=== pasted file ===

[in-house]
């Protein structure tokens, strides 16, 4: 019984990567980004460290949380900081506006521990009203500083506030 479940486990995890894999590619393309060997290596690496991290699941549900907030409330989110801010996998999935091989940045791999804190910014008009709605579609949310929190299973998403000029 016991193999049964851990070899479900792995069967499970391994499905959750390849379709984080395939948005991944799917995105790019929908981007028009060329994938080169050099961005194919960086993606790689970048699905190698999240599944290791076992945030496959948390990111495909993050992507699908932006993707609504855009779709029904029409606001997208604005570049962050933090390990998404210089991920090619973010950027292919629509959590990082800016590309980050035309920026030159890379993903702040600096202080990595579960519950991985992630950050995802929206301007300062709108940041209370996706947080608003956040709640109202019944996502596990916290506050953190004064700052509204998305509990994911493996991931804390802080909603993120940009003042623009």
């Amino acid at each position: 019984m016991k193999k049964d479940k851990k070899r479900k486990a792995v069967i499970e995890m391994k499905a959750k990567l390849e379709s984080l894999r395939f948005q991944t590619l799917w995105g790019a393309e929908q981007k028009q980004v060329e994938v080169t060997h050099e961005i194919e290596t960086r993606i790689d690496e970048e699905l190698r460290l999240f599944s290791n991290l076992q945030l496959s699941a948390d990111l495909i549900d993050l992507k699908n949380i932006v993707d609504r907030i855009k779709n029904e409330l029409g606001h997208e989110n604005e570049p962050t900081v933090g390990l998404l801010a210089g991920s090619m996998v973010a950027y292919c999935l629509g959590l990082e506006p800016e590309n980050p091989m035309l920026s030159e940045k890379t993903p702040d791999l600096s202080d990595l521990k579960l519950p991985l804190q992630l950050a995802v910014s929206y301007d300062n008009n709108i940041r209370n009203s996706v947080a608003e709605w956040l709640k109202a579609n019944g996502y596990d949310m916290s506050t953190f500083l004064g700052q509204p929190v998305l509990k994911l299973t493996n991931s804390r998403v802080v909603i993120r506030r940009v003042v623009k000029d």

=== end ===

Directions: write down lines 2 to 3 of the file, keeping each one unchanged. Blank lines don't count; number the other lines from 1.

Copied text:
């Protein structure tokens, strides 16, 4: 019984990567980004460290949380900081506006521990009203500083506030 479940486990995890894999590619393309060997290596690496991290699941549900907030409330989110801010996998999935091989940045791999804190910014008009709605579609949310929190299973998403000029 016991193999049964851990070899479900792995069967499970391994499905959750390849379709984080395939948005991944799917995105790019929908981007028009060329994938080169050099961005194919960086993606790689970048699905190698999240599944290791076992945030496959948390990111495909993050992507699908932006993707609504855009779709029904029409606001997208604005570049962050933090390990998404210089991920090619973010950027292919629509959590990082800016590309980050035309920026030159890379993903702040600096202080990595579960519950991985992630950050995802929206301007300062709108940041209370996706947080608003956040709640109202019944996502596990916290506050953190004064700052509204998305509990994911493996991931804390802080909603993120940009003042623009």
């Amino acid at each position: 019984m016991k193999k049964d479940k851990k070899r479900k486990a792995v069967i499970e995890m391994k499905a959750k990567l390849e379709s984080l894999r395939f948005q991944t590619l799917w995105g790019a393309e929908q981007k028009q980004v060329e994938v080169t060997h050099e961005i194919e290596t960086r993606i790689d690496e970048e699905l190698r460290l999240f599944s290791n991290l076992q945030l496959s699941a948390d990111l495909i549900d993050l992507k699908n949380i932006v993707d609504r907030i855009k779709n029904e409330l029409g606001h997208e989110n604005e570049p962050t900081v933090g390990l998404l801010a210089g991920s090619m996998v973010a950027y292919c999935l629509g959590l990082e506006p800016e590309n980050p091989m035309l920026s030159e940045k890379t993903p702040d791999l600096s202080d990595l521990k579960l519950p991985l804190q992630l950050a995802v910014s929206y301007d300062n008009n709108i940041r209370n009203s996706v947080a608003e709605w956040l709640k109202a579609n019944g996502y596990d949310m916290s506050t953190f500083l004064g700052q509204p929190v998305l509990k994911l299973t493996n991931s804390r998403v802080v909603i993120r506030r940009v003042v623009k000029d």